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Composite Index Ranking of Economic Well-Being in U.S. Metropolitan Areas: How Prevalent are Rank Anomalies?


Composite indicators have the advantage of summarizing complex multi-dimensional concepts in a single measurement. They also suffer from disadvantages such as subjectivity in choice of indicators, weighting, and aggregation methods. In this paper, we update Medcalfe’s (Social Indicators Research 139(3), 1147–1167. 2018) Economic Well-Being (EWB) index of US Metropolitan Statistical Areas with the latest (2017) available data. Using this index of EWB, we investigate two social choice violations that have been understudied in the composite indicators literature. We provide theoretical and empirical evidence of cycles and violations of independence of irrelevant alternatives. Depending on the number of cities and ranking components, incidence of these social choice violations can be large, creating ambiguity in a set of rankings. In general, having more ranking components reduces the expected and, for the most part, realized, incidence of social choice violations. Further, the results suggest that the EWB index rankings should potentially be interpreted in terms of rank tiers rather than in terms of individual rankings.

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Data Availability

An excel spreadsheet of the EWB index data is available at the link in the appendix.

Code Availability

The appendix includes a link to the code and a description is included in the appendix.


  1. In the pairwise comparison of A and B, A scores 14 and B scores 16. In the pairwise comparison of B and C, B scores 13 and C scores 17. In the pairwise comparison of A and C, A scores 17 and C scores 13.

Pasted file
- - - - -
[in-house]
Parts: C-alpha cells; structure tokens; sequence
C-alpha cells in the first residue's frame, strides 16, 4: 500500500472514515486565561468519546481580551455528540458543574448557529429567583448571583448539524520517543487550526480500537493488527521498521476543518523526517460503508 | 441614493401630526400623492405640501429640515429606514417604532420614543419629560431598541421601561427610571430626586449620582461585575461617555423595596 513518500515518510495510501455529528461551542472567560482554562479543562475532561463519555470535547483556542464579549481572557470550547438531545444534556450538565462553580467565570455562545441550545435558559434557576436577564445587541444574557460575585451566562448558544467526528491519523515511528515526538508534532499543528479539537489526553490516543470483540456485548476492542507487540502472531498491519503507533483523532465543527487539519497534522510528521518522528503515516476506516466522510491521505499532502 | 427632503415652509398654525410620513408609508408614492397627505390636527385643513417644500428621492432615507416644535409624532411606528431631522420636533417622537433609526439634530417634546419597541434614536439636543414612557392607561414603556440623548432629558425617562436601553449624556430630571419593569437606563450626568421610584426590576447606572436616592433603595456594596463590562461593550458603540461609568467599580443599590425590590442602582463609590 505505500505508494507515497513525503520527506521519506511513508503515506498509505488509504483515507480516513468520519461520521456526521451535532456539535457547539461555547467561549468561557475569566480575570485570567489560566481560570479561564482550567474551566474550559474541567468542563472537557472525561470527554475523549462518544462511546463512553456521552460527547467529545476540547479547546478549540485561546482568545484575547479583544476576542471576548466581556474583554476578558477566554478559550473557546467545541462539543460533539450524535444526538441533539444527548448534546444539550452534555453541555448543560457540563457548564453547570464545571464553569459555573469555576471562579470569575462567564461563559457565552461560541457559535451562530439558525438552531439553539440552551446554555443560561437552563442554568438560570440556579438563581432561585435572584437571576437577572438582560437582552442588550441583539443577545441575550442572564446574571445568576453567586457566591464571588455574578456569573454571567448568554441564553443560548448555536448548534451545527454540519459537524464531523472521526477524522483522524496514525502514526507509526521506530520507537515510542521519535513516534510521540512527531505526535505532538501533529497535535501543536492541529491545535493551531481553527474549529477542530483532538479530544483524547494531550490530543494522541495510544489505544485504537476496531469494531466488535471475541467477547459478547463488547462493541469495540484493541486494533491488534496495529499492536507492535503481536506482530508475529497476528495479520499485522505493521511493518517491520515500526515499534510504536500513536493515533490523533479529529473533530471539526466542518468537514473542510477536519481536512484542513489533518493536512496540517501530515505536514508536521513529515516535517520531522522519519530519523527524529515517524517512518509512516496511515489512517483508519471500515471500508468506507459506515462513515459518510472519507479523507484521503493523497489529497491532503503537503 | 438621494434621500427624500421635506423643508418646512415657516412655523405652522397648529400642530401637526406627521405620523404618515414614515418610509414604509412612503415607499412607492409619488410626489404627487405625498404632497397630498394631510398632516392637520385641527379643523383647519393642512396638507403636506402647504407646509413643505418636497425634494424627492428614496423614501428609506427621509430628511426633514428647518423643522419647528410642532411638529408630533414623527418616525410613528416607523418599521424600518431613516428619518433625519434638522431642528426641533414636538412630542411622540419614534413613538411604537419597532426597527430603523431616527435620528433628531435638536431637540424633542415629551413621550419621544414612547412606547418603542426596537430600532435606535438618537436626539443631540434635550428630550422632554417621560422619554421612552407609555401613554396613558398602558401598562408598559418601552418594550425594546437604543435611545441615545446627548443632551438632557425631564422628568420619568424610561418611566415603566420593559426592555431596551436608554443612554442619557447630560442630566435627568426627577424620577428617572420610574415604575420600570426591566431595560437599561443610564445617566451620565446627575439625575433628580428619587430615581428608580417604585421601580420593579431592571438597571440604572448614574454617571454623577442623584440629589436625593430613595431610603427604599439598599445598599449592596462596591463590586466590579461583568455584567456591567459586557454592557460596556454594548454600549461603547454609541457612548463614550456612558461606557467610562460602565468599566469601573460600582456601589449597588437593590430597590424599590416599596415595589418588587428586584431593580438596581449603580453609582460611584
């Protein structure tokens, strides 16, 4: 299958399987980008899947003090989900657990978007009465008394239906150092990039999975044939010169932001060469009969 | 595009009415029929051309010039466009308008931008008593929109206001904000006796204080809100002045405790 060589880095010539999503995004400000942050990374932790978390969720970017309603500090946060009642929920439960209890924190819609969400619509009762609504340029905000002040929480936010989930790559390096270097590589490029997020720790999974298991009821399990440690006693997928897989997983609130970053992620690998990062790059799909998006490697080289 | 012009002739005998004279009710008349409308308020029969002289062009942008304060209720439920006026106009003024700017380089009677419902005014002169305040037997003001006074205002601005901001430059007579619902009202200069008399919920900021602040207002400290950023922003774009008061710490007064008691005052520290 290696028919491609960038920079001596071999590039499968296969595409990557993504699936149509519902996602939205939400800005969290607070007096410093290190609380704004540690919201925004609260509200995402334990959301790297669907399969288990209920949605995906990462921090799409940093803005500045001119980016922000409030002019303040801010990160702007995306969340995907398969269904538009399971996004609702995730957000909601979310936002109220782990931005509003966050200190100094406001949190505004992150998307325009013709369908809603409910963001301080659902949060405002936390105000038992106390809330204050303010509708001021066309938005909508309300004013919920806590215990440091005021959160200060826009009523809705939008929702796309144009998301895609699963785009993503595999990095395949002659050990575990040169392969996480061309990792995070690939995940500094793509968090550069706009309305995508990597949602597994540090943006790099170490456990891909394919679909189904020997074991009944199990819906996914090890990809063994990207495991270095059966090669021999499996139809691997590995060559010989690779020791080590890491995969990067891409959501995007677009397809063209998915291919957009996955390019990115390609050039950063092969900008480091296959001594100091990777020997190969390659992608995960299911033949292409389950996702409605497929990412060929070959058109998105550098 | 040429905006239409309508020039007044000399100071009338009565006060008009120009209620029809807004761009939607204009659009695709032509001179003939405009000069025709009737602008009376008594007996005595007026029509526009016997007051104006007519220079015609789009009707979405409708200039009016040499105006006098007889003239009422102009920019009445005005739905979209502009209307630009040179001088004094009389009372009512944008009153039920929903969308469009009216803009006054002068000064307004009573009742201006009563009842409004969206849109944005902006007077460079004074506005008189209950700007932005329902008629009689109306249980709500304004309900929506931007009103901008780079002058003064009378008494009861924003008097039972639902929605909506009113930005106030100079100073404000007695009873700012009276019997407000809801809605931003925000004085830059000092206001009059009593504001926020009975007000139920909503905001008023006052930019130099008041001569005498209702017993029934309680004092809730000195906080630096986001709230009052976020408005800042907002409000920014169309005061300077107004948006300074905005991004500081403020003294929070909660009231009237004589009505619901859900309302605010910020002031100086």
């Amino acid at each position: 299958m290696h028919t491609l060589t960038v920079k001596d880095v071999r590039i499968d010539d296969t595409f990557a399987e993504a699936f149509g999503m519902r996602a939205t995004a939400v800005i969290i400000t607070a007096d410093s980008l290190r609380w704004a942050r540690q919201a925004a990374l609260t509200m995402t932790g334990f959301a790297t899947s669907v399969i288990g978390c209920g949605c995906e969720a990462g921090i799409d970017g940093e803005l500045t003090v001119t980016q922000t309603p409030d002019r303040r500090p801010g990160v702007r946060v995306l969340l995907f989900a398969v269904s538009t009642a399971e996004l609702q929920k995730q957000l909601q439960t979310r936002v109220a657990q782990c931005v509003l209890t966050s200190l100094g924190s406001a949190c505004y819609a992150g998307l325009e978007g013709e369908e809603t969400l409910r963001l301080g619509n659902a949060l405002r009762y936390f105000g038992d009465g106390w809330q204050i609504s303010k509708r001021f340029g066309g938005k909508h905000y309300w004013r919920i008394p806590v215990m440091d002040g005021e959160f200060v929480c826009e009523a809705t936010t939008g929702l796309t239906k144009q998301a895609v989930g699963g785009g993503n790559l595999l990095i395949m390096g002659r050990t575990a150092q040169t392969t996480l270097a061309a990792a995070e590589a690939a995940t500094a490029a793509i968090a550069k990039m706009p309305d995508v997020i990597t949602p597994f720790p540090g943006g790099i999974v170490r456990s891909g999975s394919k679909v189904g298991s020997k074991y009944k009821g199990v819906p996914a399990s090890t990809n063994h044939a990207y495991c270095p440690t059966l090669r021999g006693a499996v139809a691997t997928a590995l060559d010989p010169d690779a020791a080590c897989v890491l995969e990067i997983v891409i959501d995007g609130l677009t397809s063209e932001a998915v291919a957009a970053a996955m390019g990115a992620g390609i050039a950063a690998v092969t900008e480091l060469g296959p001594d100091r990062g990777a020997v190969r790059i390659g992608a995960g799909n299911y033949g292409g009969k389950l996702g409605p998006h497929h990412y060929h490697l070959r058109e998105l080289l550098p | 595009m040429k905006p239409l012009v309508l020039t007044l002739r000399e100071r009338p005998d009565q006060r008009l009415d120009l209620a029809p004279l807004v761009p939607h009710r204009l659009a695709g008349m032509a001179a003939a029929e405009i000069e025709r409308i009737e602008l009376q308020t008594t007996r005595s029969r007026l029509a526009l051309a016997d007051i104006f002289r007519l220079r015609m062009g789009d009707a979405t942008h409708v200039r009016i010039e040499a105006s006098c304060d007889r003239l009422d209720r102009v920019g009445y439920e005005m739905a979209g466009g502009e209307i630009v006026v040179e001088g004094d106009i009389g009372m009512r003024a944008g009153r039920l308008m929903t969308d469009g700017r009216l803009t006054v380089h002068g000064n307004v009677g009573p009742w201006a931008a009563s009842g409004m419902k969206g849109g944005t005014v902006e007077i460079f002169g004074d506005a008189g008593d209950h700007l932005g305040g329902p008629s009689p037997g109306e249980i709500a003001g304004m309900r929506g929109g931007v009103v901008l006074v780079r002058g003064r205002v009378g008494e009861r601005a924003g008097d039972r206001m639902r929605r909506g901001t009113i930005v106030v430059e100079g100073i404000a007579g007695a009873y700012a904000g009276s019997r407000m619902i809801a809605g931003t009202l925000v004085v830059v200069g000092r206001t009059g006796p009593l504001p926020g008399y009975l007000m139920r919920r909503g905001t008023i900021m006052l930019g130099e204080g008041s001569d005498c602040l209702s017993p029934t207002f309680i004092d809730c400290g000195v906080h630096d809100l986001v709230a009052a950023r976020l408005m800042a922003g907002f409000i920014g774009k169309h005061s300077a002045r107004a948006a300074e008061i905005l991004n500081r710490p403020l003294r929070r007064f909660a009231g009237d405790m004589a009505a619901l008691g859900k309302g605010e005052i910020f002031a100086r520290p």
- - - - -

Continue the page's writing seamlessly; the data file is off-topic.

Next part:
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Authors and Affiliations



All authors contributed to the study conception and design. Medcalfe and Sanders wrote the introduction. Sanders wrote the theoretical background and Medcalfe performed the data collection, analysis, and writing for the EWB index 2017. Sanders wrote the theoretical and empirical implications of social choice violations under EWB. Ehrlich and Sanders wrote the results, visualizations and discussion section. Ehrlich did the computations and visualizations in the figures. Medcalfe and Sanders wrote the conclusion. All authors reviewed first drafts and made changes.

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Correspondence to Simon Medcalfe.

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Appendix 1: Essential Code Discussion

Appendix 1: Essential Code Discussion

All of the code for both the simulation and empirical analysis is freely available online at the following Github Repository:, and was written in R 3.6.1. This Appendix 1 summarizes the key functions that is provided within the lib/rankSum.R script, which is the analytical library that both the simulation script (R/rankSumSimulationTripletsOnlyParallel.R) and the empirical analysis script (R/rankSumFullAnalysisParallelTripletsOnly.R) extensively use for calculating IIA violations and cycles. These individual scripts make use of the doSNOW package to parallelize the code across 24 cores, which is required to compute the results in days instead of months.